The Lower House of Parliament on Tuesday overturned a proposal for victims of the 1968 Soviet led invasion of Czechoslovakia to receive financial compensation. Deputies of the Social Democrat and Communist parties joined forces to reject a bill drafted by the Civic Democrats according to which the families of people who were murdered as well as those who were injured or raped by the occupying forces between 1968 and 1991, when the last Soviet troops left the country, would be eligible for compensation. The families of those killed would get a million crowns, people who had been injured or raped half a million. The Civic Democratic Party has said it is outraged by the result of the vote.
The Czech power utility CEZ has offered towns and villages in the vicinity of the Temelin nuclear power plant 50 million crowns in connection with a planned construction of a storage site for nuclear fuel. A CEZ spokesman said the money would in no way commit the locals, they could still voice their reservations to the project. Municipalities may voice their reservations during the process of granting a construction permit which might complicate the power utility's plans. In the mid 1990s CEZ distributed a similar sum among villages in the vicinity of the Dukovany nuclear power plant. The towns around Temelin are hesitant about taking the offered sum, many of the locals and environmental groups are strongly against accepting the money.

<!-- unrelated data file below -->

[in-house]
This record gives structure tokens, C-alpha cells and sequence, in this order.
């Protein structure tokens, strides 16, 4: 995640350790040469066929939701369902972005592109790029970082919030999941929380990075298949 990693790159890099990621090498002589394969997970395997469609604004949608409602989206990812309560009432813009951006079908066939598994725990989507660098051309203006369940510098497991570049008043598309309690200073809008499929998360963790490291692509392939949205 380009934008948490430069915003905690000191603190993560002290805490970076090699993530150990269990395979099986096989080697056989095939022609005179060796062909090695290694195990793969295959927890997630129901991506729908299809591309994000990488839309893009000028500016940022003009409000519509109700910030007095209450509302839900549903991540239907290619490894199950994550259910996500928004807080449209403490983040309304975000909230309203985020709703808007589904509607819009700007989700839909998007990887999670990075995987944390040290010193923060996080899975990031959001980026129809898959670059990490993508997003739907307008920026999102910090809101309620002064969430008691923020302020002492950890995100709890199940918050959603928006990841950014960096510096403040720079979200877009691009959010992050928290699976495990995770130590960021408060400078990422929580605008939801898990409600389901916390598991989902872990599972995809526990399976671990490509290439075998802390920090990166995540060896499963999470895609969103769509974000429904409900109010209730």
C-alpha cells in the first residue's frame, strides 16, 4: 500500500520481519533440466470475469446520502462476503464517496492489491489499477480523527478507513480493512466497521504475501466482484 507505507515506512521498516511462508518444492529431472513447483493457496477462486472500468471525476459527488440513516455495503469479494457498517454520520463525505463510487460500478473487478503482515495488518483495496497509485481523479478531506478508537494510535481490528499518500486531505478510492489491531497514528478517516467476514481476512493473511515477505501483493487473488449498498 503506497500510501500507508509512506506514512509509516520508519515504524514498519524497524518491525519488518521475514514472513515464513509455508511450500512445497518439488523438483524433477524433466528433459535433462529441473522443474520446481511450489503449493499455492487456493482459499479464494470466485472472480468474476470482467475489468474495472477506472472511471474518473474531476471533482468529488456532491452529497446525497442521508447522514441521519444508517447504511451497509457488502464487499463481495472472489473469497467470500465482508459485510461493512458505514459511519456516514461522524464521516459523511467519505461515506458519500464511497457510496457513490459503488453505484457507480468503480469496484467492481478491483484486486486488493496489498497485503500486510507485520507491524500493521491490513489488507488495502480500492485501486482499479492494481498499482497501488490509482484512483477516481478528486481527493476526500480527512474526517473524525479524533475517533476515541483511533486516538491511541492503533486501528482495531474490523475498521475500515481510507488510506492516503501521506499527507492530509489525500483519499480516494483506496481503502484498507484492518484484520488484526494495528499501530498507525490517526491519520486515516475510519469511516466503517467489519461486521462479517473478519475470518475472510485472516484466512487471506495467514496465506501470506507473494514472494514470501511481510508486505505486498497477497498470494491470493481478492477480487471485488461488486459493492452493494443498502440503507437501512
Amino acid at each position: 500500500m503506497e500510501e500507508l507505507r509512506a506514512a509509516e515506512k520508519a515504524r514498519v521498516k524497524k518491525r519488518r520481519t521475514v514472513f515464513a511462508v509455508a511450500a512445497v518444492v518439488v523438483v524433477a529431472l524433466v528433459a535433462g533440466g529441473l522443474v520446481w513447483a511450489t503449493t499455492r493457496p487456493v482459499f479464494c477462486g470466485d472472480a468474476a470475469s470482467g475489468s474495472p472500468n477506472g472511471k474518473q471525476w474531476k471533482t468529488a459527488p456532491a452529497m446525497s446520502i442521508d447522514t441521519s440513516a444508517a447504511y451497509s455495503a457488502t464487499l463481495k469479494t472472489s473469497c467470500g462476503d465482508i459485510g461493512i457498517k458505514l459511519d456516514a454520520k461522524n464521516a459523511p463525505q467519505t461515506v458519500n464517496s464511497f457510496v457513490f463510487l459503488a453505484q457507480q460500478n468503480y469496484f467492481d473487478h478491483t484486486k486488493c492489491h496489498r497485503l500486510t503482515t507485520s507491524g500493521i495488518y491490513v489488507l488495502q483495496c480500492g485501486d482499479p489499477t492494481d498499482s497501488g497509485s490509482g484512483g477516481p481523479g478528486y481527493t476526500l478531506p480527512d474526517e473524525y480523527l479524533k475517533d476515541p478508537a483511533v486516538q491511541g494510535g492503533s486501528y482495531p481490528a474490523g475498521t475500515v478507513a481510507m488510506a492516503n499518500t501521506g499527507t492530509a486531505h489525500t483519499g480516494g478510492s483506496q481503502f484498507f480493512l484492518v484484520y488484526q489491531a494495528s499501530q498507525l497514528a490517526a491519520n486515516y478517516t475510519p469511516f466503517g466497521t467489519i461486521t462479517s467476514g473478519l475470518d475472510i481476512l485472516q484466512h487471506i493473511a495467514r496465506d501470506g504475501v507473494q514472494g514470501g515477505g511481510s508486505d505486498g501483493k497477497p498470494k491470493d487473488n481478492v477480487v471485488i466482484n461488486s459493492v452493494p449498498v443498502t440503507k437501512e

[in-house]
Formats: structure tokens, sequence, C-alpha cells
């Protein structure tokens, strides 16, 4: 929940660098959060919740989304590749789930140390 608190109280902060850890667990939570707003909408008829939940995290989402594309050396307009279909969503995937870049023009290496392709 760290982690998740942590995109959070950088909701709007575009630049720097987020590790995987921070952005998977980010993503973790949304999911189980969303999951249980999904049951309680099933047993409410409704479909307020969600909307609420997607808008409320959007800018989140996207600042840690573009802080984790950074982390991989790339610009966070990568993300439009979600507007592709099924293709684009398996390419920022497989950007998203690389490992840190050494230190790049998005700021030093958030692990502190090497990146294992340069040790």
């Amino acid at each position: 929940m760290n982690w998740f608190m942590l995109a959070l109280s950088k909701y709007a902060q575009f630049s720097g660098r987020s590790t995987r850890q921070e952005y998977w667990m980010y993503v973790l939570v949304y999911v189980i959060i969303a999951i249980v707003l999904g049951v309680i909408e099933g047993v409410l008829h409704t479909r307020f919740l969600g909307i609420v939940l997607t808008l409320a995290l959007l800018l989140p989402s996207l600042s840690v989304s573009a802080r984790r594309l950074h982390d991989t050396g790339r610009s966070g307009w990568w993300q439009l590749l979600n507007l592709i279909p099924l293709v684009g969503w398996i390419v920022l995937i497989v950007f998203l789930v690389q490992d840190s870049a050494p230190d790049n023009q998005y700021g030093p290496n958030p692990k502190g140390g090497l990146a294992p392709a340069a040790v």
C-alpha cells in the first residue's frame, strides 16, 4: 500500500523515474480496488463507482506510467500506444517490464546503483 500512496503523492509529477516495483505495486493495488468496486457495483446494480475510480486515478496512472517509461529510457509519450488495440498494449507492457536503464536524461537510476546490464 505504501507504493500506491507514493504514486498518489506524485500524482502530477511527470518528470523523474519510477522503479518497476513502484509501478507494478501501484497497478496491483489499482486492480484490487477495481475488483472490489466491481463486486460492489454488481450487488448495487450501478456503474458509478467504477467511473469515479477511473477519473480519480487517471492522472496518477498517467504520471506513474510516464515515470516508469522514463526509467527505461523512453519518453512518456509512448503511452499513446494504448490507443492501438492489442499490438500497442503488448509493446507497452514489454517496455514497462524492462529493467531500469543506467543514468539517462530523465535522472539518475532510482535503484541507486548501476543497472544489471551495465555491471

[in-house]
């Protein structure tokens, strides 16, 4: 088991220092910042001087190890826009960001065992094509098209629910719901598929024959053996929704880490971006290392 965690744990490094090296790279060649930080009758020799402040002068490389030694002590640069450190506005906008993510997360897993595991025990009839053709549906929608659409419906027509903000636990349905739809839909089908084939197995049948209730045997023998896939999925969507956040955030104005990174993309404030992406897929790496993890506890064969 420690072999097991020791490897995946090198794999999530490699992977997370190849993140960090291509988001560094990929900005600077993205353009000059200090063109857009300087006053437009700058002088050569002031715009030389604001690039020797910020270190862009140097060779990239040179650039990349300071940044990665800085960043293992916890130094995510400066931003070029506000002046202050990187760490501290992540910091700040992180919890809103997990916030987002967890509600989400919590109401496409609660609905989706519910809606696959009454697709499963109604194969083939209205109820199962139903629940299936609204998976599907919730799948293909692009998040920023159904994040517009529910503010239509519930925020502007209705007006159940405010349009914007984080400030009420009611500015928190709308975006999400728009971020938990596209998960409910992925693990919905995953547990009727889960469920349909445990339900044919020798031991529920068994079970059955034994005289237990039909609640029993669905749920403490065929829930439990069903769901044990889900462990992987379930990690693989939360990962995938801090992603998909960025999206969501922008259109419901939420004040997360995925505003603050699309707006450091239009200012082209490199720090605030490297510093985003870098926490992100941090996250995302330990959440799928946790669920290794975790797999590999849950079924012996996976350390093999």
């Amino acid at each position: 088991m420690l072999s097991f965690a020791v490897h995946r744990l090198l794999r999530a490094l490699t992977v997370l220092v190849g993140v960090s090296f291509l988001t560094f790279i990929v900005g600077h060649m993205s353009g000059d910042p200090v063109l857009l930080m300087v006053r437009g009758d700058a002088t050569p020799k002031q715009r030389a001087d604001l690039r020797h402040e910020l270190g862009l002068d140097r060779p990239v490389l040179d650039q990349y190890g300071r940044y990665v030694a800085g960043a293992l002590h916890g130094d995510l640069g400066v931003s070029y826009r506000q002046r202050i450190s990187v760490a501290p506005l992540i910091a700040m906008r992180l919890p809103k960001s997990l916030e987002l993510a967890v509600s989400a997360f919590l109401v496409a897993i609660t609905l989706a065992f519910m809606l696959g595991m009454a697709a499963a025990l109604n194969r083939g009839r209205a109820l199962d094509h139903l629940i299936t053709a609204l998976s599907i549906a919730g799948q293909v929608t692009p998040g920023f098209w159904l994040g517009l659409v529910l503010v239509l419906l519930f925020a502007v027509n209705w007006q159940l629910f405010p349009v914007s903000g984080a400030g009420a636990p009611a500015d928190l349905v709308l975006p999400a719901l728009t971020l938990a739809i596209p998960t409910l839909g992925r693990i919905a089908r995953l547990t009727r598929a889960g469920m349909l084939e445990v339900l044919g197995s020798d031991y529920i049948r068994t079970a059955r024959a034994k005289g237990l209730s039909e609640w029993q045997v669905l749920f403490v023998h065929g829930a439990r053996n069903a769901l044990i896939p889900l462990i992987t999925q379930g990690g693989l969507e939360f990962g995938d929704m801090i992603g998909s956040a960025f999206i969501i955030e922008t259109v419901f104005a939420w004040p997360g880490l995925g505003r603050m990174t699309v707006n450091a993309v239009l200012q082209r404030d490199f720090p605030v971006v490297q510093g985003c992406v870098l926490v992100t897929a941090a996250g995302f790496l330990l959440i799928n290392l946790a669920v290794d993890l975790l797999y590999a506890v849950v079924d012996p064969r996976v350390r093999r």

The Lower House likewise rejected an amendment to the law according to which TV and radio announcers would have to speak grammatically correct Czech. The bill's advocates, predominantly members of the Communist party, argued that the purity of the Czech language was under threat and the Czech Republic should follow the example of France in passing legislation which would help to preserve it. 127 out of 176 mps present voted against the proposal. Deputies for the Christian Democratic Party argued that nurturing and preserving the Czech language was not a matter for law-makers but for schools and parents who have the most influence on how the future generation of Czechs will speak their mother tongue.
Eight Cuban dissidents and former political prisoners arrived in Prague on Sunday to meet politicians and other Czech personalities supporting human rights around the world. The Cubans will meet with former Czech president and dissident Vaclav Havel, Senate Chairman Petr Pithart, members of the Czech Parliament, and had lunch with Deputy Foreign Minister Pavel Vosalik. According to Mr Vosalik, the Czech Republic is willing to finance a campaign that would promote democracy in Cuba from the foreign ministry budget meant for international help. After a meeting with the Chairman of the main opposition Civic Democrats, Miroslav Topolanek, the group was assured that the Czech Republic would continue to support its cause, even if a new government headed by the right-of-centre Civic Democrats was formed. Among the dissidents are three former political prisoners. They were invited to Prague by the Czech humanitarian organisation People in Need, which has been supporting human rights activists fighting against the totalitarian Castro regime in Cuba.